Actually, this is about two R versions (standard and improved), a Python version, and a Perl version of a new machine learning technique recently published here. We asked for help to translate the original Perl script to Python and R, and finally decided to work with Naveenkumar Ramaraju, who is currently pursuing a master's in Data Science at Indiana University. So the Python and R versions are from him.
We believe that this code comparison and translation will be very valuable to anyone learning Python or R with the purpose of applying it to data science and machine learning.
The source code is easy to read and has deliberately made longer than needed to provide enough details, avoid complicated iterations, and facilitate maintenance.The main output file is hdt-out2.txt. The input data set is HDT-data3.txt. You need to read this article (see section 4 after clicking, it has been updated) to check out what the code is trying to accomplish. In short, it is an algorithm to classify blog posts as popular or not based on extracted features (mostly, keywords in the title.)
The code has been written in Perl, R and Python. Perl and Python run faster than R. Click on the relevant link below to access the source code, available as a text file. The code, originally written in Perl, was translated to Python and R by Naveenkumar Ramaraju.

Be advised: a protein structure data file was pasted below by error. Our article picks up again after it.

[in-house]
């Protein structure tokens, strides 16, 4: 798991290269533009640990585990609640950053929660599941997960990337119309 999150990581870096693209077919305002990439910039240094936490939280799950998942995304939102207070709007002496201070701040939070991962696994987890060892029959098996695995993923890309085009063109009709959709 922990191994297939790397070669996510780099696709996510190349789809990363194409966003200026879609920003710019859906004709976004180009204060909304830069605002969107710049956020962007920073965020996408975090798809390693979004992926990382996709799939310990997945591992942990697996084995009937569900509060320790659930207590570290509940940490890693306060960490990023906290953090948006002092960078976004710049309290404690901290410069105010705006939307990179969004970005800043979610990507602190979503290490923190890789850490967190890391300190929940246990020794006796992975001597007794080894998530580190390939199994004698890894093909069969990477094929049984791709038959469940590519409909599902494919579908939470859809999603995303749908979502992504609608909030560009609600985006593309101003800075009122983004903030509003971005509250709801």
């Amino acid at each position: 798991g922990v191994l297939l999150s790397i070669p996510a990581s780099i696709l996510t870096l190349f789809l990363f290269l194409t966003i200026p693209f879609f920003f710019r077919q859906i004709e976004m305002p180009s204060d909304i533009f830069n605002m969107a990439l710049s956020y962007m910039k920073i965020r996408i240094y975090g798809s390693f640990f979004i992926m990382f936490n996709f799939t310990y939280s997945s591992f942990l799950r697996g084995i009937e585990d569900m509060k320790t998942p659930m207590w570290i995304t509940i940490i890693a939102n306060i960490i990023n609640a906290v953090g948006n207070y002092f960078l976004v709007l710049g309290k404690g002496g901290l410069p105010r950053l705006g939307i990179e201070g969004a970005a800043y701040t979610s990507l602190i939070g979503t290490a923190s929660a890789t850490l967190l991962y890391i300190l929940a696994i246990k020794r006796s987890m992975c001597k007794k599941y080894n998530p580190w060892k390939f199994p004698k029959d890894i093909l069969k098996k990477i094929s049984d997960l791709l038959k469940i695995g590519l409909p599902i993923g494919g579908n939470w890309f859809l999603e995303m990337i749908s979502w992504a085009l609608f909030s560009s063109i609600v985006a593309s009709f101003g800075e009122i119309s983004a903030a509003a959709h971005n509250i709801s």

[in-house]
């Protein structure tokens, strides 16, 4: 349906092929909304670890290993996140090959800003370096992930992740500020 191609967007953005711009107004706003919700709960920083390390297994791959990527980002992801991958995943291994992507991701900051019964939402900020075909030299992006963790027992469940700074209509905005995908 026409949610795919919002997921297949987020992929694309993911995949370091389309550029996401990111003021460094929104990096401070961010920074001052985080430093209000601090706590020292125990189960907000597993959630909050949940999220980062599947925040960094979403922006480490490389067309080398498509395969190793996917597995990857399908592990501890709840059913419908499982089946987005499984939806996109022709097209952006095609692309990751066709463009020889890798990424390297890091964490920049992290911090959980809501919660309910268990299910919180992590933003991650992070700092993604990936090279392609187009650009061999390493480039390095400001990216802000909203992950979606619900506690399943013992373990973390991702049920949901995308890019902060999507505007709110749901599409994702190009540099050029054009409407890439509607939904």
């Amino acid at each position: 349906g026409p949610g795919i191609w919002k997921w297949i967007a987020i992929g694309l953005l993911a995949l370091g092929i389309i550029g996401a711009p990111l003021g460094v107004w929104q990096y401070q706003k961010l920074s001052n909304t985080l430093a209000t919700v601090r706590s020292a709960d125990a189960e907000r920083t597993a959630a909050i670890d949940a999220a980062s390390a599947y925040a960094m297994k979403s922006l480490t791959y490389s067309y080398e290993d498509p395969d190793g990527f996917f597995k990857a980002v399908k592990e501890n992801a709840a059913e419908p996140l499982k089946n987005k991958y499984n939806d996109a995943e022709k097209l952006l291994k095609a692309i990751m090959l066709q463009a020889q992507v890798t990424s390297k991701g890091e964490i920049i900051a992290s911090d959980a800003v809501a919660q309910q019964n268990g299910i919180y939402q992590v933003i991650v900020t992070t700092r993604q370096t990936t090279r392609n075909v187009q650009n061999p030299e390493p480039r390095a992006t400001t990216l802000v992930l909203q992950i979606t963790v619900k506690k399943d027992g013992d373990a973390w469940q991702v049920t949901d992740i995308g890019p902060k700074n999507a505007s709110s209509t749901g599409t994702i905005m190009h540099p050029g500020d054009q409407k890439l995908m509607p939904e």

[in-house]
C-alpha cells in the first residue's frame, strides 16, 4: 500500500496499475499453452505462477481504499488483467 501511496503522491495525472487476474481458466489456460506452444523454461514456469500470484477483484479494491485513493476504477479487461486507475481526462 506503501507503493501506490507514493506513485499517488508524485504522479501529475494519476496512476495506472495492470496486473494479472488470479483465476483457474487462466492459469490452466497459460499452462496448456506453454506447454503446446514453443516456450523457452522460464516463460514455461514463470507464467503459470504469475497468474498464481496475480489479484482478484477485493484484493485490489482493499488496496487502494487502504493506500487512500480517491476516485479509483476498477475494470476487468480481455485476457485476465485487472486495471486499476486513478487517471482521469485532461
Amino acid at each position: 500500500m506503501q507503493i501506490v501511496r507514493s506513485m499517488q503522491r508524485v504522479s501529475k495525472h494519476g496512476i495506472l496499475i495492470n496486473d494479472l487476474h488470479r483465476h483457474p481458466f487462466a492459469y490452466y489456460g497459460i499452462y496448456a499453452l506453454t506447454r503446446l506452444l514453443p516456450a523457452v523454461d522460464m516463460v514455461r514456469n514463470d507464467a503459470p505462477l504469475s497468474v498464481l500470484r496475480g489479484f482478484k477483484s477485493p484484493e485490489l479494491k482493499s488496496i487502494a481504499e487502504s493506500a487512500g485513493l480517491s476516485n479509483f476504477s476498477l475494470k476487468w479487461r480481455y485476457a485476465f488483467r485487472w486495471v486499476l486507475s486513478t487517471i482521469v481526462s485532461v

For those learning Python or R, this is a great opportunity.
Note regarding the R implementation
Required library: hash (R doesn't have inbuilt hash or dictionary without imports.) You can use any one of below script files.
Instructions to run: Place the R file and HDT-data3.txt (input file) in root folder of R environment. Execute the '.R' file in R studio or using command line script: > Rscript HDT_improved.R R is known to be slow in text parsing. We can optimize further if all inputs are within double quotes or no quotes at all by using data frames.
This was added by Andre Bieler. The comments below are from him.
For what its worth, I did a quick translation from Python to Julia (v0.5) and attached a link to the file below, feel free to share it. I stayed as close as possible to the Python version, so it is not necessarily the most "Julian" code. A few remarks about benchmarking since I see this briefly mentioned in the text:
Julia really starts paying off for longer execution times. Click here to get the Julia code.
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